SPOTY has been turned into some sub-X Factor reality show designed to appeal to non-sports fans and I fear the biggest sporting events most of us will ever see held in the UK will be similarly ruined.

    It's quite simple show every second of coverage you can and leave the talking heads at home or at least put only them on when nothing is taking place. We do not need endless coverage of 'Team GB' just because an event is taking place without much home interest. By all means have lots of features around the games just don't show them when you could be showing live (or even recorded) action.

  • Comment number 7.

    For the vast majority of sports fans in the country, the biggest event of the year happens in June (and we hope, the first day of July!).

    As for the olympics - building dozens of temporary stadiums for athletes no one's ever heard of performing in events no one knew existed doesn't seem a prudent way to spend £10bn+ in this age of austerity.

  • Comment number 8.

    @6

    I can see where you're coming from but who wants to see on the final day of the open some guy languishing on +20 hitting another bogey! And if you look at previous global sporting events, like the Beijing Olympics or the world cup in SA, they do focus on the action. At the olympics there was too much on, didn't know what to watch!

    And Scott corno and Ian Sankey I bet you're the same people that moan that new year fireworks are a waste of money when we're in a recession. These are the sorts of things that lift a country and make people feel excited and proud. I'd take that over a bit of extra cash anyday.

  • Comment number 9.

    @Bcfctim - you're right - I'd be more proud of the country if we didn't lets WWII vets literally freeze to death unable to afford to heat their homes or refuse drugs to breast cancer sufferers because they're too expensive. Paying millions to an American company to explode Chinese made fireworks above London on NYE doesn't fill me with any national pride or false feelings of English accomplishments.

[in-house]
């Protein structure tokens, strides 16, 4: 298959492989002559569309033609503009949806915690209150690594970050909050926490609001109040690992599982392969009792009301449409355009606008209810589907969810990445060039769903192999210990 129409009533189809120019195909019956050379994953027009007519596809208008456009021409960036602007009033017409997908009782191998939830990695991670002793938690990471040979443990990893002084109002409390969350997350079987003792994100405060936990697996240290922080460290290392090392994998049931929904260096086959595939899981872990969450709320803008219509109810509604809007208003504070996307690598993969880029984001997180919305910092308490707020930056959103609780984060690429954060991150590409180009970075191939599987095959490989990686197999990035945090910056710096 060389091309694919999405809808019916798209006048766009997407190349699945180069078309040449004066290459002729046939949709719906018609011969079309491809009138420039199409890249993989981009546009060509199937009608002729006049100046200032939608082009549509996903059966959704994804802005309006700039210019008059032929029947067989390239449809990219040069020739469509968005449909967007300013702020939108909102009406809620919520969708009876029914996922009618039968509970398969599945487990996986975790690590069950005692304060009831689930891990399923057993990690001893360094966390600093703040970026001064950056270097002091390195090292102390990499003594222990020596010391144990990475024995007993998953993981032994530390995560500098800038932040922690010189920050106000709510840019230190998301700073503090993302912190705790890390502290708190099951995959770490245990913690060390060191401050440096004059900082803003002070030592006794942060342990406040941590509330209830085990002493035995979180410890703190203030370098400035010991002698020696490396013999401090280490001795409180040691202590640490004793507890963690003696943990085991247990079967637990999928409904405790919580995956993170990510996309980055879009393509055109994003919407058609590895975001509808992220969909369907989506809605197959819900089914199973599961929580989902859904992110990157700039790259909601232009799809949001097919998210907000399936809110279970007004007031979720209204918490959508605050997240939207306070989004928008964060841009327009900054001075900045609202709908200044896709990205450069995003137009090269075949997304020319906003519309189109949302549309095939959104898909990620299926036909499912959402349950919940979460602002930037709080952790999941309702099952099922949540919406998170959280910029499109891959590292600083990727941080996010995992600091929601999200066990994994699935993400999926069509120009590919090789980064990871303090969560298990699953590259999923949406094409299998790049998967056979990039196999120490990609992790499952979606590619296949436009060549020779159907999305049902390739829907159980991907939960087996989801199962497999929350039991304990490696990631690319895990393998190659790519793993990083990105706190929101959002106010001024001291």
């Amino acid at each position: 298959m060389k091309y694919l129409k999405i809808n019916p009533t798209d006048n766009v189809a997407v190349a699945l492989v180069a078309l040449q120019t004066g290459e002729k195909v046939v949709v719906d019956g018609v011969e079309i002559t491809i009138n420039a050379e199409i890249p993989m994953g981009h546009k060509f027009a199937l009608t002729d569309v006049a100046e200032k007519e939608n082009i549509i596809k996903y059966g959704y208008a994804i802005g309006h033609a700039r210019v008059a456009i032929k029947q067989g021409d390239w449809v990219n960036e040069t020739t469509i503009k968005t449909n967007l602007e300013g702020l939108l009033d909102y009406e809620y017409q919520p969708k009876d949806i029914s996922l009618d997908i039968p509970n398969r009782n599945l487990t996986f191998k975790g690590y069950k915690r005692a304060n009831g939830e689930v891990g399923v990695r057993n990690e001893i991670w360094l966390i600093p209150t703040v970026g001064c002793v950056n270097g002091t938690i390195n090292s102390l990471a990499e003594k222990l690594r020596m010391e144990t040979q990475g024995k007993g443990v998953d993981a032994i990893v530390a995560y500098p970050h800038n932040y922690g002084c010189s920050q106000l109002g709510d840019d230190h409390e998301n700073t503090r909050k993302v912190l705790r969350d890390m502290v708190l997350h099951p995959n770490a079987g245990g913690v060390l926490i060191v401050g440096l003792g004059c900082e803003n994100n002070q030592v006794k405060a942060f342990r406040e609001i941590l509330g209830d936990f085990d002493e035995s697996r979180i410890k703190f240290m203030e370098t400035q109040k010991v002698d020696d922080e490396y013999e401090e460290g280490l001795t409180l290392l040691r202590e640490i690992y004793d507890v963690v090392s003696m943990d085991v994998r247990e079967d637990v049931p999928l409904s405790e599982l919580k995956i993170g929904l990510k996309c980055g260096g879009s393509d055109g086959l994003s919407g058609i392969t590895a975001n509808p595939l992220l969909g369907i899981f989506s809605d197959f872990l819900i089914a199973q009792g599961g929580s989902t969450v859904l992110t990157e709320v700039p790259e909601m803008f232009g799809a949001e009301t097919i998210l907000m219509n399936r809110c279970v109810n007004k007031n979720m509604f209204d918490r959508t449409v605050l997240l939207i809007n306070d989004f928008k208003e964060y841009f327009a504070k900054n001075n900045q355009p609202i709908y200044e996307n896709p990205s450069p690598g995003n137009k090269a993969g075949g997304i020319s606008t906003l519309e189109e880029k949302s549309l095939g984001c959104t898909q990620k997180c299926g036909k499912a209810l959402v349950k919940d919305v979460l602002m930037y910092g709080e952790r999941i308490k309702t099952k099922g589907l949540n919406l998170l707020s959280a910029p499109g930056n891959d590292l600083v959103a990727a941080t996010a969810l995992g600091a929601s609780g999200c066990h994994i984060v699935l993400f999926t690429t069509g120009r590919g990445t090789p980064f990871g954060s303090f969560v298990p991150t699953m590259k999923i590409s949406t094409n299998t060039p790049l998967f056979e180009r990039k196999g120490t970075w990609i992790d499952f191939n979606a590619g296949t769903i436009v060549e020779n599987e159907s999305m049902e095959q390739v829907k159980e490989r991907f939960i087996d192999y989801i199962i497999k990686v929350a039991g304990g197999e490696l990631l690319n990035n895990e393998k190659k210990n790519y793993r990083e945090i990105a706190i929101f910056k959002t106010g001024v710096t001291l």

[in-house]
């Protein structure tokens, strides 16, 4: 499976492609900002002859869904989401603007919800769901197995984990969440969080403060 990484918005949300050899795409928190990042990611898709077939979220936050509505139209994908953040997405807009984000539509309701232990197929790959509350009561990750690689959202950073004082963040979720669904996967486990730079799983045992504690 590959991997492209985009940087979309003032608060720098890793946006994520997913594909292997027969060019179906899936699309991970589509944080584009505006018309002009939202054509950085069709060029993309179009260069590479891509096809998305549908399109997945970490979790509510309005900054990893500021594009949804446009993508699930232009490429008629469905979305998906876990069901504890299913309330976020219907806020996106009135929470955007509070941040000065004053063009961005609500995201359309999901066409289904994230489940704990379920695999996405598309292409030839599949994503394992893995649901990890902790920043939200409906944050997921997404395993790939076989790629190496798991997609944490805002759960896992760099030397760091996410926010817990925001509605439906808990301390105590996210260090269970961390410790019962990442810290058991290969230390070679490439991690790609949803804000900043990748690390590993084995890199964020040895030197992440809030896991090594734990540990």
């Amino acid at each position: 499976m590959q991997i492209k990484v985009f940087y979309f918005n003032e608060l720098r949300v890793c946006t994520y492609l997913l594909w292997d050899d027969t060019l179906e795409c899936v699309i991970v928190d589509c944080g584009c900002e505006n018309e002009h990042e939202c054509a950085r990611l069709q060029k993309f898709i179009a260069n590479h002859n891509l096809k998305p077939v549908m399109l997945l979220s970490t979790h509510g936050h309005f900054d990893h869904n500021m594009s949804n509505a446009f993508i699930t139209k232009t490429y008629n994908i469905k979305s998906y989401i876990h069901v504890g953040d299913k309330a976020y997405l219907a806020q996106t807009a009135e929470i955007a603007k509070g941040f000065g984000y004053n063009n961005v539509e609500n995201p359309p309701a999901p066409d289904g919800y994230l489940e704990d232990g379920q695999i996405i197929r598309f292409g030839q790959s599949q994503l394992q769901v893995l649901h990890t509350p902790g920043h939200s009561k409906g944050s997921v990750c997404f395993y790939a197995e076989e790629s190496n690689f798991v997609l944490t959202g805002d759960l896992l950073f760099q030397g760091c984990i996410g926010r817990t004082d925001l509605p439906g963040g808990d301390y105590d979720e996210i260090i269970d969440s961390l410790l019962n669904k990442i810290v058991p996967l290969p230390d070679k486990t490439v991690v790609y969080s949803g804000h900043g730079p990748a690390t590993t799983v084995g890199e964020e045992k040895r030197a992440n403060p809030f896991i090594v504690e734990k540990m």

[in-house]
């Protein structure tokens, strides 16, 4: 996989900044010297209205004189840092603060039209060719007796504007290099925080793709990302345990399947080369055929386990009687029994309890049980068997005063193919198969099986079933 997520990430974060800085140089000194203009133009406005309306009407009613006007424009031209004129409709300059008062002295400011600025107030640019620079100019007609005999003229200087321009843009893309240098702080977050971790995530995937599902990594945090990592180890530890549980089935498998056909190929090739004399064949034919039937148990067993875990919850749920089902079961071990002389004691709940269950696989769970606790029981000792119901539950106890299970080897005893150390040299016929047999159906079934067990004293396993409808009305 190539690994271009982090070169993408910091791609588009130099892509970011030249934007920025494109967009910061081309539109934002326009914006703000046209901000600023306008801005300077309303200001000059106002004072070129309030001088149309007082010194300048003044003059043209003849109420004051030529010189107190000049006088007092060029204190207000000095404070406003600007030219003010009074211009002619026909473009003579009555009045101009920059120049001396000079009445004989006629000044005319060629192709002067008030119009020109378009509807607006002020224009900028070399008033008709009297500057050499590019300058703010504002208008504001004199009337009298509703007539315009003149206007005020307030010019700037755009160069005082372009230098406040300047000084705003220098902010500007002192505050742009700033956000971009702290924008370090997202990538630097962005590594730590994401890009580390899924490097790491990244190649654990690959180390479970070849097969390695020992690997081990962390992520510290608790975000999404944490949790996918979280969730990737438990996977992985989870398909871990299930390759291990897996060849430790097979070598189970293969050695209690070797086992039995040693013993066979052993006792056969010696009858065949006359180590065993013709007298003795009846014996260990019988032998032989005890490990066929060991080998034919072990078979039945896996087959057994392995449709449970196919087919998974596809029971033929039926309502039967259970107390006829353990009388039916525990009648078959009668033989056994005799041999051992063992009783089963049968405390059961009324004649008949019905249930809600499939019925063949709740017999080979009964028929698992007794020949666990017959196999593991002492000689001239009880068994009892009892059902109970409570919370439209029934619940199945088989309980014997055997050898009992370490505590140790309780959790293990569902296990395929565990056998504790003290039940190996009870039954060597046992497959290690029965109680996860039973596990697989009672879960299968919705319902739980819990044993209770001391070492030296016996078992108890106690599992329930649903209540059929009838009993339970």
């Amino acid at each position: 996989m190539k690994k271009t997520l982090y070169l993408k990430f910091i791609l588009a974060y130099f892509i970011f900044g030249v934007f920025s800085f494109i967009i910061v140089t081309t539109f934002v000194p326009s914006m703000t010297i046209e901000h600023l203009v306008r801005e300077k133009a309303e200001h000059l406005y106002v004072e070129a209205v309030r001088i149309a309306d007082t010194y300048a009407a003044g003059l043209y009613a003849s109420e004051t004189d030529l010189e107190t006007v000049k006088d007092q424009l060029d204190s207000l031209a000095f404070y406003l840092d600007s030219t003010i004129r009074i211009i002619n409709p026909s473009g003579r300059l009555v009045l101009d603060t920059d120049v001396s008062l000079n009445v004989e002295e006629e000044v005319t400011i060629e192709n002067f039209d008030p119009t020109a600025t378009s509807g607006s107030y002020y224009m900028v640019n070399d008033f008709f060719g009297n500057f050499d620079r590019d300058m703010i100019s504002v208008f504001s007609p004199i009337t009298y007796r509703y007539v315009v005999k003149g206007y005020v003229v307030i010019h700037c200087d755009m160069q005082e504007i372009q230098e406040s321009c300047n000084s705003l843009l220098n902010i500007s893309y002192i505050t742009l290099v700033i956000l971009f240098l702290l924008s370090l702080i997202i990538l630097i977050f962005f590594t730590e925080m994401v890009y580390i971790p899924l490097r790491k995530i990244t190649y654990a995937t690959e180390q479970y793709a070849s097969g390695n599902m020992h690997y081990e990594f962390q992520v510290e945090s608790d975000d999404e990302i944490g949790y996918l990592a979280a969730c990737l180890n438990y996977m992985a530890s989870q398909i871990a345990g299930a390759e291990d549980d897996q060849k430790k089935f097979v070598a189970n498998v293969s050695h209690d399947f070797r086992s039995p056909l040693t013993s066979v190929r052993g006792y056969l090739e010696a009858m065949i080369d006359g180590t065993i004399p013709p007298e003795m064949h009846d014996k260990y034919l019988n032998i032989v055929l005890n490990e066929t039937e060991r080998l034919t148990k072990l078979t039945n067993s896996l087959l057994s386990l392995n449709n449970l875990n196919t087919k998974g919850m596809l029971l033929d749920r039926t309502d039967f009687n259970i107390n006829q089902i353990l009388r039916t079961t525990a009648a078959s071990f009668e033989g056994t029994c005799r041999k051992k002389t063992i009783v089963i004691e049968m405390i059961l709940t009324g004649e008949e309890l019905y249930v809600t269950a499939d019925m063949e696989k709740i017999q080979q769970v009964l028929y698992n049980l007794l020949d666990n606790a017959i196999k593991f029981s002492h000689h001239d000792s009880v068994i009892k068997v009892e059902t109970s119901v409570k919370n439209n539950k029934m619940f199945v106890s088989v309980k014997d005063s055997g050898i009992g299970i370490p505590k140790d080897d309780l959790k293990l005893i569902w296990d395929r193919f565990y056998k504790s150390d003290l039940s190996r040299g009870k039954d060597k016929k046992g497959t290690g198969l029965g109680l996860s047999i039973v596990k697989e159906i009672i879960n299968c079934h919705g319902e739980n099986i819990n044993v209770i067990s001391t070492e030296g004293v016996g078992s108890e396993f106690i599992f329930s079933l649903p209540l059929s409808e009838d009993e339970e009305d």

Bringing home Euro 2012 on the other hand would trigger spontaneous celebrations surpassing the millions on the streets after the RWC win in 2003.... and pale into significance the small number of people genuinely interested in olympic sports.

  • Comment number 10.

    Two things I'll comment on now: one the lack of ability to view this outside the UK. I'm a license fee payer, on holiday abroad and there is rights protection on this video, which is laughable, seeing as I've just viewed the NBC (US rights broadcaster) video promo for their Olympic Games coverage.

    Secondly, as you didn't have a blog when you announced the presenting team, I'll ask formerly - if you have feedback from the viewing public on why a news journalist should be your opening ceremony commentator rather than a member of the sports team (as was the way pre-2008 and at the 2010 ceremonies), could you please share it so we can understand why the negative feedback to the 2008 ceremonies appears not to have been taken on board.

    One positive - I like the logo types ... I assume a blue and green version (completing the 2012 colours) will be along soon?

  • Comment number 11.

    Firstly, I'd like to say I am thoroughly excited for all the programming that the BBC will be giving us over the next year, and that some of the past comments on this blog entry aren't very patriotic. My comment is going to be a bit off-topic considering this is a BBC Sport blog, but the blog post seems to be a bit off-topic anyway.

    In 1997, Martin Lambie-Nairn set down the ground rules for the new BBC logo: it must not be used in any other colour than black or white. It must not be given drop shadows or other 3D effects remaining the same at all times. And it must never, eve, be animated on as three separate boxes, three separate devices.

    This branding breaks two out of three of those rules. Doing that weakens the core brand and consistency of the brand worldwide. I understand the want to associate a different colour with different events and that the Olympics has a vast amount of different events, different cultures and different events need different logos. But by showing off the BBC logo in pink of all colours looks like a joke.

    I understand that the BBC hast taken the time to create a solid brand for the Olympics and that my post may just look like someone who is stuck in the old ways and wants a boring BBC brand. I don't. I want a good, solid, BBC brand. A BBC logo that is consistent across the board, and eventually a BBC that looks like it is organised using similar brand elements for all services.